Skype vs. Facebook: Which Gains More From WebRTC?

September 13, 2012

The fight is on: OTT VoIP against the social networks. Who stands to gain and who to lose from WebRTC?

This was a very exciting week for me: I published my first guest post on Venture Beat. This one was about how WebRTC affects Skype and Facebook, and the imminent faceoff between these two web giants.

Assuming both adopt WebRTC wholeheartedly tomorrow and start providing voice and video calling features from within the browser – without any app or download attached to it, what cards do each of them has to play?


Skype is now a Microsoft tool. With their blessing and assistance they can grow considerably.

First things first: Skype call button from the web can now work without an extension or a download – it can just BE there and use WebRTC.

Let’s talk devices. Skype gets integrated into all of their devices and operating systems: From Windows 8 on tablets, phones and laptops to Xbox game center and even the Microsoft Media room. This can be done with or without WebRTC. I prefer with – it gives them more flexibility and reach.

Bing – Microsoft’s search engine which just got integrated into the Kindle Fire HD can fit well here as well: integrate Skype call buttons (with the help of WebRTC of course) into everything and anything that allows it – especially the ads section.


Facebook has its share of trouble. Any growth it can show, new interaction and additional revenue stream will be welcomed.

Facebook can adopt WebRTC and provide a calling experience that surpasses most VoIP players. It already provides presence and chat, so what’s the trouble of adding voice and video calling integrated into their website with WebRTC? Integrate it into their Facebook app on mobile devices and it gets used more than Skype for VoIP calling.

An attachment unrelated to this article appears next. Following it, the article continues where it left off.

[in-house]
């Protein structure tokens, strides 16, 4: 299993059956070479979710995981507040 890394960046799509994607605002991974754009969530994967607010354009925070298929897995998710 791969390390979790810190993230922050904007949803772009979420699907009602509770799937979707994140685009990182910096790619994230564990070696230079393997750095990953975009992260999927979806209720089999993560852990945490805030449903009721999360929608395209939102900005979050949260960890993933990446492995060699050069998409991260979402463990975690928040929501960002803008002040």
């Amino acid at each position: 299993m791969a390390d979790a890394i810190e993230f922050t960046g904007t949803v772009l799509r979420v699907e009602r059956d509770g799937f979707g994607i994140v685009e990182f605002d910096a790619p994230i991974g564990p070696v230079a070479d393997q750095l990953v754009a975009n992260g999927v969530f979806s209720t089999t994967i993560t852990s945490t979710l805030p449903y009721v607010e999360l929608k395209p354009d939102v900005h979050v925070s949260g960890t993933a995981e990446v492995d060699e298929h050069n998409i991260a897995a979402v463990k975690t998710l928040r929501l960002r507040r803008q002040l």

Once done, they can monetize it by offering Facebook Out – similar to Skype Out.

Some other ideas?

  • Allow for voice and video postings that use WebRTC APIs directly from the activity feed itself
  • Integrate Facebook calling in the ads they show
  • Enable companies on their Facebook pages to add call buttons
  • Allow integrating a Facebook call button similar to their Like and Subscribe ones out of their own website

If you ask me, my bet on this one goes to Facebook. As I’ve stated in the Venture Beat post – the main attraction of OTT VoIP players such as Skype lies in holding my buddy list and enabling presence and calls to these people. The fact that I am interacting with them more time already and with a larger group of them on Facebook gives Facebook the edge.

Social is where we are headed, and it is where real time interactions are. It is time to fold the good old calling services into them.

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